AstraZeneca committed to tackling CVD across Africa

  • as it commemorates World Heart Day

AstraZeneca, multinational pharmaceutical and biotechnology company, has said it is committed to tackling cardiovascular diseases (CVDs) across the African continent through an initiative dubbed Healthy Heart Africa (HHA).

AstraZeneca has over the past nine years partnered with governments in nine different African countries and health agencies to implement the HHA programme targetted at addressing the issues of hypertension, cardiovascular diseases (CVDs) and non-communicable diseases (NCDs).

The programme has in less than a decade conducted over 38.5 million blood-pressure screenings, diagnosed over 3.1 million people and trained over 10,600 healthcare workers including doctors, nurses, community health volunteers and pharmacists to provide education and awareness.

Additionally, HHA has activated over 1,300 healthcare facilities to provide hypertension screening and treatment services as well as other CVD services.

Interim Country President-Africa Cluster, AstraZeneca, Deepak Arora expressed that alarming statistical data on the increasing burden of CVDs across Africa which informed the design of HHA to contribute in prevention and control of the menace has doubled – hence the decision to intensify and expand the programme to reach more people.

“Healthy Heart Africa is central to our commitment to sustainability and improving access to healthcare, as we put patients first today and in the future. Launched in 2014, our Healthy Heart Africa (HHA) programme is committed to tackling hypertension and the increasing burden of cardiovascular disease, with the ambition of reaching 10 million people with elevated blood pressure across Africa by 2025,” he said.

The president made these remarks at a virtual event to commemorate World Heart Day, 2023, under the theme ‘Use Heart, Know Heart’.

Senior Technical Advisor-Non-Communicable Diseases, Programme for Appropriate Technology in Health (PATH Ghana), Dr Robert Yeboah, mentioned that Ghana has been implementing the HHA programme over the past four years and the impact has been enormous.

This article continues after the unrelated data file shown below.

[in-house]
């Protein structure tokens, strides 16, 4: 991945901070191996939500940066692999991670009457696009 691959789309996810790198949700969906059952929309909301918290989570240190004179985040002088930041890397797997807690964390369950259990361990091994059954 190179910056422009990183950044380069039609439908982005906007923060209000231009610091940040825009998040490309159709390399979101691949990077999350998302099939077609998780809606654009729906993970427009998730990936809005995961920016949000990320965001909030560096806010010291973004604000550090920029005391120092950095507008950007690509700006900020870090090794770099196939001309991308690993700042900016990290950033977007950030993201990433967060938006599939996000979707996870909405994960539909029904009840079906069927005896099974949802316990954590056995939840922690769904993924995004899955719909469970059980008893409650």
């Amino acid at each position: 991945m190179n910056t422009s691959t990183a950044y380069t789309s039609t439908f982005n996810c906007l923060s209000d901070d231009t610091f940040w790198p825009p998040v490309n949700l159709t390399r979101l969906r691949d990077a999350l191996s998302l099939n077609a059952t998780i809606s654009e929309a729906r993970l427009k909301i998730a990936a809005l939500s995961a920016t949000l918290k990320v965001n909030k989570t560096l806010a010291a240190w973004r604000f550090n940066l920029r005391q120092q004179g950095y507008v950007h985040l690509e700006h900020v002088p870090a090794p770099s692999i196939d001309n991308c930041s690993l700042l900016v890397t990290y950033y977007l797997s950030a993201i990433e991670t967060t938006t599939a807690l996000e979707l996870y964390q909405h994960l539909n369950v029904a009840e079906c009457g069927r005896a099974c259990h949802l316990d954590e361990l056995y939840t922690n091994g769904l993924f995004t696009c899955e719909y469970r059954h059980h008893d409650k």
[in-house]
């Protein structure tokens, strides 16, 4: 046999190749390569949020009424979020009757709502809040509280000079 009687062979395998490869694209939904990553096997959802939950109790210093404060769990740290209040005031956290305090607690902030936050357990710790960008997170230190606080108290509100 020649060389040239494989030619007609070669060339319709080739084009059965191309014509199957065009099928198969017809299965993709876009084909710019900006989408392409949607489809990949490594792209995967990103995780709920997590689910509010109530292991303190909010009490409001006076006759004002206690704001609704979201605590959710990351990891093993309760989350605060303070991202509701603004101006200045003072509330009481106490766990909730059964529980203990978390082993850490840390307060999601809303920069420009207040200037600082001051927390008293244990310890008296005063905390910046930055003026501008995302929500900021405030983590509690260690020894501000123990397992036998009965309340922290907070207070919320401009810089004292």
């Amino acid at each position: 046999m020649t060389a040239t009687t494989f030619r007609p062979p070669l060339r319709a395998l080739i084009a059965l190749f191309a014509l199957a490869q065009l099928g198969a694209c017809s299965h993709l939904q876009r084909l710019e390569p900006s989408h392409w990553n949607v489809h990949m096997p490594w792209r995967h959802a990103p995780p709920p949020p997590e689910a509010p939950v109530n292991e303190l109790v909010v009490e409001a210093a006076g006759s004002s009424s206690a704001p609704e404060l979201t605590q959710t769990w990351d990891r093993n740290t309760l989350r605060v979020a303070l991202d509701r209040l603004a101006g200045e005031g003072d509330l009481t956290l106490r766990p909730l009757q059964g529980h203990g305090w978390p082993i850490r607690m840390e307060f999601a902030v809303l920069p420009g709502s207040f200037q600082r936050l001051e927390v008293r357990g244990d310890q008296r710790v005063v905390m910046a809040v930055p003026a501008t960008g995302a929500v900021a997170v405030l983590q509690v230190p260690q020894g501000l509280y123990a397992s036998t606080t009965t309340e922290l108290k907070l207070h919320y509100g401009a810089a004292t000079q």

He mentioned that the HHA programme empowered people living with hypertension, diabetes, CVDs and NCDs as well as persons with disabilities (PWDs), with vital information delivered relating to signs and symptoms, need for regular check-ups, personal health tit-bits and adherence to regular drug patterns among others through awareness and sensitisation programmes.

On the way forward, he emphasised that PATH will continue partnering with the Ghana Health Service (GHS) to increase awareness and education on CVDs.

With Kenya being the programme’s first destination on the continent, its Health Minister Dr Yvette Kisaka shared the tremendous impact that the programme has made in the country’s healthcare delivery sector. She explained that the nature of NCDs and their risk factors call for multi-sector involvement in prevention and control measures.

Therefore, innovative measures were deployed to work with local stakeholders on aligning shared objectives and developing interventions that are optimised to address local challenges on a sustainable basis.

World Heart Day

Cardiovascular disease (CVD) is the world’s number-one killer. Combined, conditions affecting the heart or blood vessels – such as heart attack, stroke and heart failure – kill more than 20.5 million people every year. The majority of these deaths happen in low- and middle-income countries.

World Heart Day, commemorated on 29th September each year, provides an opportunity for the World Health Organisation (WHO) and its member-states to join the global call and raise awareness about heart health, and accelerate actions to detect, prevent and manage cardiovascular diseases.

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